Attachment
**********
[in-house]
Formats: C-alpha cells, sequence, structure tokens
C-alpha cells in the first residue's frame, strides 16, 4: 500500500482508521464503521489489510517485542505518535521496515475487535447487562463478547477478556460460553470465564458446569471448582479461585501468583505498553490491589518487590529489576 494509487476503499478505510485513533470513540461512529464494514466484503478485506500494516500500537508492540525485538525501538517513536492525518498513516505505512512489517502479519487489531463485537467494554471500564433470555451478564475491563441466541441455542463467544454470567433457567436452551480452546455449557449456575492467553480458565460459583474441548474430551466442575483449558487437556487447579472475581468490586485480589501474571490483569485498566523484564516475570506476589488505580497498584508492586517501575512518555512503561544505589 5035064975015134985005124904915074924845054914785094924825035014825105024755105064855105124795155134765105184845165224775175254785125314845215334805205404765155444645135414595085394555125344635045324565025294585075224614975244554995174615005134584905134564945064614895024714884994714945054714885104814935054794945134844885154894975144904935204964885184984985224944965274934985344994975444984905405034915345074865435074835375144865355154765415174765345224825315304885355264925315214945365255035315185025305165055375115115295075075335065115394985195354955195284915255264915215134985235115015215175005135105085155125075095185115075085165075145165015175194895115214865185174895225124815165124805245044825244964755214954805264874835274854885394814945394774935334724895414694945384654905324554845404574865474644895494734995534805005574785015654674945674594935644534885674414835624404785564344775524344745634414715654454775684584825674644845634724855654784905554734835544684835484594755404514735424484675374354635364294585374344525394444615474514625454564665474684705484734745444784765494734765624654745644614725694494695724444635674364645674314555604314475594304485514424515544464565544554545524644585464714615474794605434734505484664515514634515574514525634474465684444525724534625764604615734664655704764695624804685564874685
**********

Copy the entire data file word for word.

[in-house]
Formats: C-alpha cells, sequence, structure tokens
C-alpha cells in the first residue's frame, strides 16, 4: 500500500482508521464503521489489510517485542505518535521496515475487535447487562463478547477478556460460553470465564458446569471448582479461585501468583505498553490491589518487590529489576 494509487476503499478505510485513533470513540461512529464494514466484503478485506500494516500500537508492540525485538525501538517513536492525518498513516505505512512489517502479519487489531463485537467494554471500564433470555451478564475491563441466541441455542463467544454470567433457567436452551480452546455449557449456575492467553480458565460459583474441548474430551466442575483449558487437556487447579472475581468490586485480589501474571490483569485498566523484564516475570506476589488505580497498584508492586517501575512518555512503561544505589 5035064975015134985005124904915074924845054914785094924825035014825105024755105064855105124795155134765105184845165224775175254785125314845215334805205404765155444645135414595085394555125344635045324565025294585075224614975244554995174615005134584905134564945064614895024714884994714945054714885104814935054794945134844885154894975144904935204964885184984985224944965274934985344994975444984905405034915345074865435074835375144865355154765415174765345224825315304885355264925315214945365255035315185025305165055375115115295075075335065115394985195354955195284915255264915215134985235115015215175005135105085155125075095185115075085165075145165015175194895115214865185174895225124815165124805245044825244964755214954805264874835274854885394814945394774935334724895414694945384654905324554845404574865474644895494734995534805005574785015654674945674594935644534885674414835624404785564344775524344745634414715654454775684584825674644845634724855654784905554734835544684835484594755404514735424484675374354635364294585374344525394444615474514625454564665474684705484734745444784765494734765624654745644614725694494695724444635674364645674314555604314475594304485514424515544464565544554545524644585464714615474794605434734505484664515514634515574514525634474465684444525724534625764604615734664655704764695624804685564874685